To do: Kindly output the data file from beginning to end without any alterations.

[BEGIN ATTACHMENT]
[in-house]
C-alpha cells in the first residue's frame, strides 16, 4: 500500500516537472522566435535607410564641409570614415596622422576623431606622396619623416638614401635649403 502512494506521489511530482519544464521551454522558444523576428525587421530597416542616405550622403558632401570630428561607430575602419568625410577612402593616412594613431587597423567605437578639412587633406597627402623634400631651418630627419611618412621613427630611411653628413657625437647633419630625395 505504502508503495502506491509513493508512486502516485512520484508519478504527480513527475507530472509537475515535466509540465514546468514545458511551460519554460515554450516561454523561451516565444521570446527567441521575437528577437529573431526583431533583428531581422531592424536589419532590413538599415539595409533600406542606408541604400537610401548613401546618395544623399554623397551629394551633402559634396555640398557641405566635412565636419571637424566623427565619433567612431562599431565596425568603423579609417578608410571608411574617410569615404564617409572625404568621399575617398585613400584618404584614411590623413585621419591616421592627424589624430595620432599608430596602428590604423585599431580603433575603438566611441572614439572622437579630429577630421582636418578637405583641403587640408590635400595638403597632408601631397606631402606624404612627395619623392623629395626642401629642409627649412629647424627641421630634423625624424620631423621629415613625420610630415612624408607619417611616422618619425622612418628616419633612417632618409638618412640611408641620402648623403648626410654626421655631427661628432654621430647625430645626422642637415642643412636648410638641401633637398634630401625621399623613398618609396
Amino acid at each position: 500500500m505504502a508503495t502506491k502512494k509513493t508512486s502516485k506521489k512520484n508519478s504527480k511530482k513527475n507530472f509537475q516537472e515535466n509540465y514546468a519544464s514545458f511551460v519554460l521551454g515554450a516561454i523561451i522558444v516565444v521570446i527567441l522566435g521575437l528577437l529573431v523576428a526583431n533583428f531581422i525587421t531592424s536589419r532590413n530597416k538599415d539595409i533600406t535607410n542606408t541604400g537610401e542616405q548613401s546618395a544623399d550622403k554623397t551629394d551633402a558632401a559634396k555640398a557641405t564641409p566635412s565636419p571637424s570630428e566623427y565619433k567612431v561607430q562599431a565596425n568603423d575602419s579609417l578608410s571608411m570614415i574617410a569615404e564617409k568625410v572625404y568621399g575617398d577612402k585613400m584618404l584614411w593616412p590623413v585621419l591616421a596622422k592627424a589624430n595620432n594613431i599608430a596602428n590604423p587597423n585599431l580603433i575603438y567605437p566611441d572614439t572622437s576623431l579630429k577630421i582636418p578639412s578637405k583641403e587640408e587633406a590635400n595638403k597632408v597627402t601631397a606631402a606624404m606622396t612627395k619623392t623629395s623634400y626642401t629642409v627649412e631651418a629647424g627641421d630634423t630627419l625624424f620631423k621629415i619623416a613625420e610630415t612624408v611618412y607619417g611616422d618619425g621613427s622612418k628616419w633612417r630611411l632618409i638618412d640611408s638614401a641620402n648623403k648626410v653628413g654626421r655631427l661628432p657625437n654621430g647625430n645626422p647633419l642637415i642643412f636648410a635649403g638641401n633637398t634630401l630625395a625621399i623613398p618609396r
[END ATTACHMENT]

[in-house]
C-alpha cells in the first residue's frame, strides 16, 4: 500500500516537472522566435535607410564641409570614415596622422576623431606622396619623416638614401635649403 502512494506521489511530482519544464521551454522558444523576428525587421530597416542616405550622403558632401570630428561607430575602419568625410577612402593616412594613431587597423567605437578639412587633406597627402623634400631651418630627419611618412621613427630611411653628413657625437647633419630625395 505504502508503495502506491509513493508512486502516485512520484508519478504527480513527475507530472509537475515535466509540465514546468514545458511551460519554460515554450516561454523561451516565444521570446527567441521575437528577437529573431526583431533583428531581422531592424536589419532590413538599415539595409533600406542606408541604400537610401548613401546618395544623399554623397551629394551633402559634396555640398557641405566635412565636419571637424566623427565619433567612431562599431565596425568603423579609417578608410571608411574617410569615404564617409572625404568621399575617398585613400584618404584614411590623413585621419591616421592627424589624430595620432599608430596602428590604423585599431580603433575603438566611441572614439572622437579630429577630421582636418578637405583641403587640408590635400595638403597632408601631397606631402606624404612627395619623392623629395626642401629642409627649412629647424627641421630634423625624424620631423621629415613625420610630415612624408607619417611616422618619425622612418628616419633612417632618409638618412640611408641620402648623403648626410654626421655631427661628432654621430647625430645626422642637415642643412636648410638641401633637398634630401625621399623613398618609396
Amino acid at each position: 500500500m505504502a508503495t502506491k502512494k509513493t508512486s502516485k506521489k512520484n508519478s504527480k511530482k513527475n507530472f509537475q516537472e515535466n509540465y514546468a519544464s514545458f511551460v519554460l521551454g515554450a516561454i523561451i522558444v516565444v521570446i527567441l522566435g521575437l528577437l529573431v523576428a526583431n533583428f531581422i525587421t531592424s536589419r532590413n530597416k538599415d539595409i533600406t535607410n542606408t541604400g537610401e542616405q548613401s546618395a544623399d550622403k554623397t551629394d551633402a558632401a559634396k555640398a557641405t564641409p566635412s565636419p571637424s570630428e566623427y565619433k567612431v561607430q562599431a565596425n568603423d575602419s579609417l578608410s571608411m570614415i574617410a569615404e564617409k568625410v572625404y568621399g575617398d577612402k585613400m584618404l584614411w593616412p590623413v585621419l591616421a596622422k592627424a589624430n595620432n594613431i599608430a596602428n590604423p587597423n585599431l580603433i575603438y567605437p566611441d572614439t572622437s576623431l579630429k577630421i582636418p578639412s578637405k583641403e587640408e587633406a590635400n595638403k597632408v597627402t601631397a606631402a606624404m606622396t612627395k619623392t623629395s623634400y626642401t629642409v627649412e631651418a629647424g627641421d630634423t630627419l625624424f620631423k621629415i619623416a613625420e610630415t612624408v611618412y607619417g611616422d618619425g621613427s622612418k628616419w633612417r630611411l632618409i638618412d640611408s638614401a641620402n648623403k648626410v653628413g654626421r655631427l661628432p657625437n654621430g647625430n645626422p647633419l642637415i642643412f636648410a635649403g638641401n633637398t634630401l630625395a625621399i623613398p618609396r